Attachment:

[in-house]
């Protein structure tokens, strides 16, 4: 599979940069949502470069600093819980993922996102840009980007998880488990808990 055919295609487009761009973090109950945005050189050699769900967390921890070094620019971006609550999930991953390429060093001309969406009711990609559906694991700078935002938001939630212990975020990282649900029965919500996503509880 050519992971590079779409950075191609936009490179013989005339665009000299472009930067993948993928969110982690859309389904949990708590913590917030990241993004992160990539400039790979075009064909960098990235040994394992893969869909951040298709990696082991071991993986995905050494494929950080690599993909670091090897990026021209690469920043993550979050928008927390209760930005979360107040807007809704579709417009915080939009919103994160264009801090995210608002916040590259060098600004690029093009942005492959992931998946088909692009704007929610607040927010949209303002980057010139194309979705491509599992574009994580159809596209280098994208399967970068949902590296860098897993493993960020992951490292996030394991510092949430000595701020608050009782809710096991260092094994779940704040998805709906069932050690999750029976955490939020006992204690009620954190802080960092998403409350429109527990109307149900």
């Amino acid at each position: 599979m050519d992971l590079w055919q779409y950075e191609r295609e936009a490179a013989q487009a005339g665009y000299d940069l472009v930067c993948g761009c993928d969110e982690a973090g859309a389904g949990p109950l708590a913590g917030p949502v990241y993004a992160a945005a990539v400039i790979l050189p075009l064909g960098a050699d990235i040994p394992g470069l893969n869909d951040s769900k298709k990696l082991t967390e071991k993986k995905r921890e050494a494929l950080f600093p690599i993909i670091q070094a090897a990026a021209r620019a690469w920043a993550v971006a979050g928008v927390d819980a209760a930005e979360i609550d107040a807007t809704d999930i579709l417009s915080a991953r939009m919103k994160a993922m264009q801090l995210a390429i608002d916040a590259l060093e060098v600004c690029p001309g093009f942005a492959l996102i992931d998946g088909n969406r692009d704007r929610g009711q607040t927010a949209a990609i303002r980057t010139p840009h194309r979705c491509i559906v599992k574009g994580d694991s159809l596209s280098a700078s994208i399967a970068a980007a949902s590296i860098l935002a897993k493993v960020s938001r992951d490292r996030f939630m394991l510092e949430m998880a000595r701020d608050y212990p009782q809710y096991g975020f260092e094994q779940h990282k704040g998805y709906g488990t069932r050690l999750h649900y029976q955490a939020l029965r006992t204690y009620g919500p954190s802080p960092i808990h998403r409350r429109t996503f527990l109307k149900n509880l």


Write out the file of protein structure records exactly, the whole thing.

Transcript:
[in-house]
């Protein structure tokens, strides 16, 4: 599979940069949502470069600093819980993922996102840009980007998880488990808990 055919295609487009761009973090109950945005050189050699769900967390921890070094620019971006609550999930991953390429060093001309969406009711990609559906694991700078935002938001939630212990975020990282649900029965919500996503509880 050519992971590079779409950075191609936009490179013989005339665009000299472009930067993948993928969110982690859309389904949990708590913590917030990241993004992160990539400039790979075009064909960098990235040994394992893969869909951040298709990696082991071991993986995905050494494929950080690599993909670091090897990026021209690469920043993550979050928008927390209760930005979360107040807007809704579709417009915080939009919103994160264009801090995210608002916040590259060098600004690029093009942005492959992931998946088909692009704007929610607040927010949209303002980057010139194309979705491509599992574009994580159809596209280098994208399967970068949902590296860098897993493993960020992951490292996030394991510092949430000595701020608050009782809710096991260092094994779940704040998805709906069932050690999750029976955490939020006992204690009620954190802080960092998403409350429109527990109307149900």
């Amino acid at each position: 599979m050519d992971l590079w055919q779409y950075e191609r295609e936009a490179a013989q487009a005339g665009y000299d940069l472009v930067c993948g761009c993928d969110e982690a973090g859309a389904g949990p109950l708590a913590g917030p949502v990241y993004a992160a945005a990539v400039i790979l050189p075009l064909g960098a050699d990235i040994p394992g470069l893969n869909d951040s769900k298709k990696l082991t967390e071991k993986k995905r921890e050494a494929l950080f600093p690599i993909i670091q070094a090897a990026a021209r620019a690469w920043a993550v971006a979050g928008v927390d819980a209760a930005e979360i609550d107040a807007t809704d999930i579709l417009s915080a991953r939009m919103k994160a993922m264009q801090l995210a390429i608002d916040a590259l060093e060098v600004c690029p001309g093009f942005a492959l996102i992931d998946g088909n969406r692009d704007r929610g009711q607040t927010a949209a990609i303002r980057t010139p840009h194309r979705c491509i559906v599992k574009g994580d694991s159809l596209s280098a700078s994208i399967a970068a980007a949902s590296i860098l935002a897993k493993v960020s938001r992951d490292r996030f939630m394991l510092e949430m998880a000595r701020d608050y212990p009782q809710y096991g975020f260092e094994q779940h990282k704040g998805y709906g488990t069932r050690l999750h649900y029976q955490a939020l029965r006992t204690y009620g919500p954190s802080p960092i808990h998403r409350r429109t996503f527990l109307k149900n509880l």